Yesterday, Kansas City Federal Reserve President Thomas Hoenig gave a speech (.pdf) reiterating his believe that the central bank shouldn't assure the market that interest rates will be kept low for an "extended period." According to CNBC and others, investors were not pleased with his comments. Yet, it's unclear why they were so concerned -- Hoeing didn't say anything shocking or new, and he's the only one passionately making this argument on the Fed's Open Market Committee (FOMC).
Here's the strongest language in Hoenig's speech:
Under this policy course, the FOMC would initiate sometime soon the process of raising the federal funds rate target towards 1 percent. I would view a move to 1 percent as simply a continuation of our strategy to remove measures that were originally implemented in response to the intensification of the financial crisis that erupted in the fall of 2008. In addition, a federal funds rate of 1 percent would still represent highly accommodative policy.
No News Here
First, Hoenig's stance is not news. Indeed, the market has been reacting to his view that the Fed might need to raise rates sooner than later since January. At that month's FOMC meeting he began dissenting with the rest of the committee about the using the phrase "for an extended period" to describe how long rates would be held near zero. Yesterday's speech didn't present any unexpected view: he just provided a little additional detail. Hoeing's opinion should already have been priced into the market since January.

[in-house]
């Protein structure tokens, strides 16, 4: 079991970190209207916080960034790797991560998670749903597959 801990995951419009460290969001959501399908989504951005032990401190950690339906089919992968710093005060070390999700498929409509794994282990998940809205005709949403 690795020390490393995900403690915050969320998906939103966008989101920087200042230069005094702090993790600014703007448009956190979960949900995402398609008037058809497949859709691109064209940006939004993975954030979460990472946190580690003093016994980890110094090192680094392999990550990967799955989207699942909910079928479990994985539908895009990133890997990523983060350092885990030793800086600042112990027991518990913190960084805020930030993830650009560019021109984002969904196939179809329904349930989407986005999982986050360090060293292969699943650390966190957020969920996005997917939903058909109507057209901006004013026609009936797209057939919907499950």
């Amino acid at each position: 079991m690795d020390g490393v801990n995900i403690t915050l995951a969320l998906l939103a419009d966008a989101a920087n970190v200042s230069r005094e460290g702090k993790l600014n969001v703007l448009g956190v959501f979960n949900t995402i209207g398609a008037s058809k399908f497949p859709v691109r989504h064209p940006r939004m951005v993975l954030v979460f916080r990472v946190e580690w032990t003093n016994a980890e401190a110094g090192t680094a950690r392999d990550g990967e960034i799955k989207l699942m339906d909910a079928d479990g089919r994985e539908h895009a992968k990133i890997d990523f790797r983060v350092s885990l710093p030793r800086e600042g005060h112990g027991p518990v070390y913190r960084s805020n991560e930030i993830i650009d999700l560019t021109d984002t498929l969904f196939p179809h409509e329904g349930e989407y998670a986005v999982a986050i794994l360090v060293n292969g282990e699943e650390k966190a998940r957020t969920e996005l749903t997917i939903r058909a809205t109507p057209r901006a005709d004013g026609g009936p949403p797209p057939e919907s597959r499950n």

A Lone Voice
In March, he made the same argument. But as in January, he was the sole dissenter. That shows that he must not be convincing anyone on the FOMC that rates might need to be raised soon. If nine voters believe something and one voter believes something different, there's probably not a whole lot to worry about. Even though some members could be sympathetic to Hoenig's view, none are so agreeable that they joined him to dissent in March. Unless others start making similar speeches or begin dissenting with the majority, then there's little to worry about.
And those other FOMC members aren't likely to be convinced by Hoenig's desire to raise rates soon either. They are still cautious about the economy and won't likely want to raise rates until unemployment begins to see a more substantial decline. Remember, full employment is an also explicit policy goal of the Fed, along with price level. And with core prices slightly deflationary, inflation is not likely a greater concern for most members than 17% underemployment.